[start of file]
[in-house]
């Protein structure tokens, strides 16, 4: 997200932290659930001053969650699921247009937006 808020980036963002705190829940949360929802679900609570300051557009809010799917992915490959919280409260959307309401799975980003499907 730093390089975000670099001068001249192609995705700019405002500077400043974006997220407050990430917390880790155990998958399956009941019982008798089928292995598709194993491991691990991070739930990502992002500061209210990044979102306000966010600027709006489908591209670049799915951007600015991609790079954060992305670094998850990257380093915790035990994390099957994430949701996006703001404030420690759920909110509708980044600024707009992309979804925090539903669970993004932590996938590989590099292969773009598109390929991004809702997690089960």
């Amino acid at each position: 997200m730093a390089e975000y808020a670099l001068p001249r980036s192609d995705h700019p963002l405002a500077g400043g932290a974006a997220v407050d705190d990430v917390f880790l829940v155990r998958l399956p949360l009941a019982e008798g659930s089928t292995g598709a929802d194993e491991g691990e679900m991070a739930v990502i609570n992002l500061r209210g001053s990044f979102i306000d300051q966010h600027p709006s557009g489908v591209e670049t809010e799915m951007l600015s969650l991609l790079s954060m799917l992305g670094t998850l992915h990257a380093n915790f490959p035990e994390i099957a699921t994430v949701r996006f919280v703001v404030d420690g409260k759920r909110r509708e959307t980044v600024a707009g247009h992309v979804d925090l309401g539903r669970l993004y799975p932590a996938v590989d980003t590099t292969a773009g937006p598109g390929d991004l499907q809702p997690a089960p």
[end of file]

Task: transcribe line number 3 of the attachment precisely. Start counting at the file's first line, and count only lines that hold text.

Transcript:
């Amino acid at each position: 997200m730093a390089e975000y808020a670099l001068p001249r980036s192609d995705h700019p963002l405002a500077g400043g932290a974006a997220v407050d705190d990430v917390f880790l829940v155990r998958l399956p949360l009941a019982e008798g659930s089928t292995g598709a929802d194993e491991g691990e679900m991070a739930v990502i609570n992002l500061r209210g001053s990044f979102i306000d300051q966010h600027p709006s557009g489908v591209e670049t809010e799915m951007l600015s969650l991609l790079s954060m799917l992305g670094t998850l992915h990257a380093n915790f490959p035990e994390i099957a699921t994430v949701r996006f919280v703001v404030d420690g409260k759920r909110r509708e959307t980044v600024a707009g247009h992309v979804d925090l309401g539903r669970l993004y799975p932590a996938v590989d980003t590099t292969a773009g937006p598109g390929d991004l499907q809702p997690a089960p």